“I’d formed a close friendship with (rover) Danny Wilson through playing together in state teams. Plus, of course, there was a bob in it for me. They were a well run club at this stage and were well supported by some of Sydney’s biggest bookmakers who fielded at the races on Saturdays and came to the Aussie Rules on Sundays.”

Sydney Naval beat Newtown for the 1962 premiership in Sydney of which Jack was part. He played out his career with Sydney Naval until he retired in 1966.

Following this, Jack then turned his hand to administration and after joining the East Sydney committee became club president from 1970 till 1982.  He presided over another golden period for the Bulldogs during which they won six premierships. The most satisfying was for the club’s centenary year, 1980, when under Austin Robertson they thrashed North Shore in the grand final at the Sydney Showgrounds by 121 points.

“After going through the previous season undefeated we got beaten in both finals, which was terribly disappointing. We got ‘Oscar’ to take over from Alex Ruscuklic. We had assembled a very good team with players like Wayne Goss, Ian Allen, Grant Luhrs and Jim Richardson, plus we had retained Peter Ruscuklic as full-forward.”

Ruscuklic was a prolific goal kicker for Easts booting huge tallies of 136 (1979), 156 (1980), and 213 (1981).

A big let-down was expected the next season after the centenary triumph, but Jack had the inspiration to appoint local player Greg ‘Huey’ Harris, who had returned to footy from rugby union in 1979 and missed the premiership season with a knee injury.

Harris master-minded one of the great comebacks in Sydney footy history by leading the Bulldogs to a 89 point win over Sam Kekovich’s Newtown in the 1981 grand final. Easts had been down by 90 points at ¾ time in the second semi but came back to lose by only 10 points.

“Greg was a natural leader. He possesses great people skills, he can lead men. I had become a good friend of his father Col, who I played against when he coached St George. I just knew he would make a successful coach”

“Huey’ sure did he led East Sydney to premierships in 1981, 1982 and 1983 moulding a bunch of eccentric characters and ace footballers into an almost unbeatable combination. Easts won another premiership for good measure in 1984 under Wayne Goss“ Jack Dean was chairman of selectors.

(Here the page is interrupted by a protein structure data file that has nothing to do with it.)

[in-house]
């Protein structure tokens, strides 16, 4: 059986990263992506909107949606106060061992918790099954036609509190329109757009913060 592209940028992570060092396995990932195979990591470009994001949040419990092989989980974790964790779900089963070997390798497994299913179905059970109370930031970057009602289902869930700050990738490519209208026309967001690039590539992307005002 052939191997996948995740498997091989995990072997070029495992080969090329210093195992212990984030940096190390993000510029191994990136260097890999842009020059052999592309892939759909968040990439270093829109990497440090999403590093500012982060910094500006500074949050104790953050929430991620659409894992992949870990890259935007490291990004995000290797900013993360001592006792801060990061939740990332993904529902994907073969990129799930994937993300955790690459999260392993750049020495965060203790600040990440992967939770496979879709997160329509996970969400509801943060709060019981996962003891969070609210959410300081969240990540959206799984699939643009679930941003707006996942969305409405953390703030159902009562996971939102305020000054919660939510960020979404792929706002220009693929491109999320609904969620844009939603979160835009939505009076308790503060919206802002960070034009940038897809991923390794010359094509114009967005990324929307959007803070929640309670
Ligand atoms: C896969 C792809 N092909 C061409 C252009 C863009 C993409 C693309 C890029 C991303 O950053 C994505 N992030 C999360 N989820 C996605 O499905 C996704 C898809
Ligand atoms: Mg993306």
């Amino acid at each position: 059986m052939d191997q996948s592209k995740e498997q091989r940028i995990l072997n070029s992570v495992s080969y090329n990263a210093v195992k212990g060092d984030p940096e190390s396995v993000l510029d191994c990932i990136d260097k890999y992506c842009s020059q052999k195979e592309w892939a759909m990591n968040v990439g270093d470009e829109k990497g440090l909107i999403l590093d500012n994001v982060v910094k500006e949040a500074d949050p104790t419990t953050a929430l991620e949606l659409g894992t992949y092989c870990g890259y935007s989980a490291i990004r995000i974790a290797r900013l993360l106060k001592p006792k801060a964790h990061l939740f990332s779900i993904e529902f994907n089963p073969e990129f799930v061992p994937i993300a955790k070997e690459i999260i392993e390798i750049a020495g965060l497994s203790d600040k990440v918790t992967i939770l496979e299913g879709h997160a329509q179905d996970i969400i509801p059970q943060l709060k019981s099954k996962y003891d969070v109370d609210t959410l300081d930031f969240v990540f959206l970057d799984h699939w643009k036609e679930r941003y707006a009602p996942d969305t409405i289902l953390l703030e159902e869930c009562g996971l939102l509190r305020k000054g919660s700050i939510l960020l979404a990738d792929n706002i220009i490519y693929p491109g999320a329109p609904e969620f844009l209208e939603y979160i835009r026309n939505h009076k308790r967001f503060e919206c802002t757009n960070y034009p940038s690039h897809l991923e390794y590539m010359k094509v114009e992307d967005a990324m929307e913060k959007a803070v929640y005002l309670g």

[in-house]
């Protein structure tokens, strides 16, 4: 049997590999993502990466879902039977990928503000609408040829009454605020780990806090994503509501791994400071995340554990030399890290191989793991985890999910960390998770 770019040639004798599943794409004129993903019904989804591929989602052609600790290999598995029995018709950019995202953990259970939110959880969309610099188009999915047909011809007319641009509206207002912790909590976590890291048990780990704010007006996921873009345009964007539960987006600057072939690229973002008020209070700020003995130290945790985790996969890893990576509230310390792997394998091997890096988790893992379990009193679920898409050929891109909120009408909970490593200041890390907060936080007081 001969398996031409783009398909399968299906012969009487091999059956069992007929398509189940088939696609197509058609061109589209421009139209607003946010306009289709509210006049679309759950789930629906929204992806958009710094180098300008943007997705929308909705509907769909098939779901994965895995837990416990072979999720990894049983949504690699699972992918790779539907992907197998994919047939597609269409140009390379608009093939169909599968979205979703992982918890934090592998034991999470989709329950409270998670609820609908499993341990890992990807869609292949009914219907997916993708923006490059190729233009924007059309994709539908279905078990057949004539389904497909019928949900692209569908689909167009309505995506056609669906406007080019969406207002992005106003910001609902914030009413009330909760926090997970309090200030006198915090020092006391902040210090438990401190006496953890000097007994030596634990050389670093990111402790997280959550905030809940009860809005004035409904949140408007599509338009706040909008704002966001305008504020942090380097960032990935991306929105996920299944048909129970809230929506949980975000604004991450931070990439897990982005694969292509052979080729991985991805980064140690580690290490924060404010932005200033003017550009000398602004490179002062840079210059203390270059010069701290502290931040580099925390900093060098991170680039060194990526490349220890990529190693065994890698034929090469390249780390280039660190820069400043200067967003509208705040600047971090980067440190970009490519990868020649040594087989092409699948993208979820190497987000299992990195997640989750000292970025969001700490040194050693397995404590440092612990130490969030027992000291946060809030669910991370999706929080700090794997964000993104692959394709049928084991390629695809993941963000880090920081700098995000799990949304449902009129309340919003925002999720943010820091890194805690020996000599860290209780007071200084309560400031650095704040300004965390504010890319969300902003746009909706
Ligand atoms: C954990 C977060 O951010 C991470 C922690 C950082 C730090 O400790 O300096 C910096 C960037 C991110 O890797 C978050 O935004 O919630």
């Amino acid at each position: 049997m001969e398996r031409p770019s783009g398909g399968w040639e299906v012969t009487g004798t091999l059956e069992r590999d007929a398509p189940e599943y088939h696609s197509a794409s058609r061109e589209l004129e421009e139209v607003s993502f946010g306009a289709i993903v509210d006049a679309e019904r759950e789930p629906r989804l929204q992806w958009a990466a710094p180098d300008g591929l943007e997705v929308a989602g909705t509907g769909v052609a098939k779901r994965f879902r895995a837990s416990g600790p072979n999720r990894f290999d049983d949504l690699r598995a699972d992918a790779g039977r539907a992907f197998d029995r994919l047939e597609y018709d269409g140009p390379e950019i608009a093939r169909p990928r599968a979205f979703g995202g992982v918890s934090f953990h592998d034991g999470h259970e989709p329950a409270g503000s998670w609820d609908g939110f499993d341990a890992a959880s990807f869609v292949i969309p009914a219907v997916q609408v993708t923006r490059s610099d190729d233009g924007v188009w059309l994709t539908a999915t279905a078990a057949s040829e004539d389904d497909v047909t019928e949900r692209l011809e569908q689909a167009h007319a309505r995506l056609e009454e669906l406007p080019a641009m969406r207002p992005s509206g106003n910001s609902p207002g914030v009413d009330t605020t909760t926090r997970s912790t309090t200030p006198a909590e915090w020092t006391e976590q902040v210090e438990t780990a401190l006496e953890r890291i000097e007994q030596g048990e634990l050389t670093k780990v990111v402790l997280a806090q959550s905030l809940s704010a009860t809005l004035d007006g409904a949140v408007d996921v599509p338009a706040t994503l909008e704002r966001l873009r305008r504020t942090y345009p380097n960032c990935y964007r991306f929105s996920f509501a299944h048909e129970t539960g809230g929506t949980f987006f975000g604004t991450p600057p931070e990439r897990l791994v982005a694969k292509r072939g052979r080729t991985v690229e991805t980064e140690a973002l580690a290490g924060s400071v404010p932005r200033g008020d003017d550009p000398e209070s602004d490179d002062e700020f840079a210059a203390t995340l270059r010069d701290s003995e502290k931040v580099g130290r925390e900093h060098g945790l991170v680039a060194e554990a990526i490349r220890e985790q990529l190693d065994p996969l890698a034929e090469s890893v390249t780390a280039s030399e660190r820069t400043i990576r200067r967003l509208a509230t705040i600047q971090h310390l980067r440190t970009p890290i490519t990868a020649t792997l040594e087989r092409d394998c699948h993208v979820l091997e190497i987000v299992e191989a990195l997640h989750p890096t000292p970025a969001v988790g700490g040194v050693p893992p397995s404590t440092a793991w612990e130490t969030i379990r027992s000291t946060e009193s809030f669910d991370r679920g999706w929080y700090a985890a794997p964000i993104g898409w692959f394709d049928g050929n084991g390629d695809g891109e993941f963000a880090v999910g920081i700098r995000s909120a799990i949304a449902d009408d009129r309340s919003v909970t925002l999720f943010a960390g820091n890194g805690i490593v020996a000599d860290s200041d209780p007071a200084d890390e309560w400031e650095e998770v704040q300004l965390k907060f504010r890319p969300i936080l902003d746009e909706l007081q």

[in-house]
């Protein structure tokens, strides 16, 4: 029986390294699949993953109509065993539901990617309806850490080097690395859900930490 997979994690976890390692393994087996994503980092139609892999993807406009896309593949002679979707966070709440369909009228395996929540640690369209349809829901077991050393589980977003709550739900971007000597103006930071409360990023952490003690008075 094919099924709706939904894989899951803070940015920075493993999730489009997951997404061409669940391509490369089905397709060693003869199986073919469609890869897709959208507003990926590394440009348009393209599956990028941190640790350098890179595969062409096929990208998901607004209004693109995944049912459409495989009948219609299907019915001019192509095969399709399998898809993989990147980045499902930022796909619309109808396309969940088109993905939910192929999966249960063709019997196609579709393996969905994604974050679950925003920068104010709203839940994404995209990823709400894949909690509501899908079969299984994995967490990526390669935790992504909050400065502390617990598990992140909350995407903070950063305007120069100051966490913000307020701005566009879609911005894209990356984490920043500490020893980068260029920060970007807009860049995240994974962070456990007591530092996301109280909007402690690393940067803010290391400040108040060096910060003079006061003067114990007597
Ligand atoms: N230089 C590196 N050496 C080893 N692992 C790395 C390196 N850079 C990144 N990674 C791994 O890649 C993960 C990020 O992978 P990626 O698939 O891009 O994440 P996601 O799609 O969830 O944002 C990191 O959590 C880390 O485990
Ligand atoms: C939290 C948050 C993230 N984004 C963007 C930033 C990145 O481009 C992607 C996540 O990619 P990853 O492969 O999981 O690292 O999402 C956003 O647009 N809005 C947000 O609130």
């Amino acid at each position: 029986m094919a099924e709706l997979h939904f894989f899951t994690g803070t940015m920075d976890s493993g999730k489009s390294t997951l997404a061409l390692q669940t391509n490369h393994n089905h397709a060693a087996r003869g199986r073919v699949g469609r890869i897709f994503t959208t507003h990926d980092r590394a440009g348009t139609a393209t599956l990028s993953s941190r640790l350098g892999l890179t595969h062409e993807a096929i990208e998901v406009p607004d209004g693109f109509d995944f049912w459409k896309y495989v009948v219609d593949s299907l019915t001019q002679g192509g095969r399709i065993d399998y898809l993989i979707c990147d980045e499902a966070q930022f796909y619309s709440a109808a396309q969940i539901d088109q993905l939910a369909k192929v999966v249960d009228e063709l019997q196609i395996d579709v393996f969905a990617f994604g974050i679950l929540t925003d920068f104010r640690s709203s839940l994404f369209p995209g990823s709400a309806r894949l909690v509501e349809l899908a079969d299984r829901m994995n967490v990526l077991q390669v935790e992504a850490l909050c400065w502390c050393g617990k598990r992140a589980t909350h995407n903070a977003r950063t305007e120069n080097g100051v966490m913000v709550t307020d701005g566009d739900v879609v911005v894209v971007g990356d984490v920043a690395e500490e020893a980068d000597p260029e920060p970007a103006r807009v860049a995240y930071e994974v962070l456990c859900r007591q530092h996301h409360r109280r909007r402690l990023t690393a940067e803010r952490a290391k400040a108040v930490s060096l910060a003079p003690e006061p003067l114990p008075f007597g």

Jack was a selector for many years for State teams and was Alan Jean’s trusted chairman of selectors when Jeans coached NSW in the Escort Cup in 1979-80 when the Blues almost upset the highly fancied Fitzroy (remember the ‘fat full forward for NSW’ Laurie Pendrick kicking 7 goals on then Victorian full-back Harvey Merrigan?) and Richmond in its premiership season.

Jack would go out to the airport in his plumbing truck and pick up Jeans for training. “He is a terrific fellow (Alan Jeans), a great football brain, but more importantly he had the ability to pass it on” according to Jack.

He continued on as chairman of selectors under Sam Kekovich and later, Greg Harris. It was in this period that I got to know Jack as I was the Country team manager for the state squad. Sam and Jack would fly down to Wagga on weekends to conduct training. Following a brisk, light training run we would head off with fellow selectors local legend Greg Leitch and former Essendon star Bobby Greenwood (who would drive over from Griffith in his Pontiac Parisienne) for a long lunch to discuss team selections.

In those days most people in Wagga stayed at home for a roast on Sundays so I used to get a Chinese restaurant to open up especially for us. Sam would always order up big, then feign that he’d forgotten his credit card and ask Jack if he could pay for the meal and claim it back from the league. Jack would always pay and never make a claim.

These days Jack is highly involved in the NSW Footy History Committee and he heads up the committee that selects the members for the local Hall of Fame each year.

Jack was the first player elected to the NSW Hall of Fame in 2003. The Eastern Suburbs-UNSW best and fairest trophy is also named in his honour. He is also a life member of the club.

This year Jack has been nominated for the AFL’s Hall of Fame. In recent years players and officials from the other states have been justly honoured but there is yet to be a non VFL/AFL player from NSW elected. Unlike the other nomination from North Melbourne via North Wagga, there are no issues about character. Jack Dean is True Blue.

Story by Rod Gillett – former Commissioner NSWAFL and former History Society Committee person.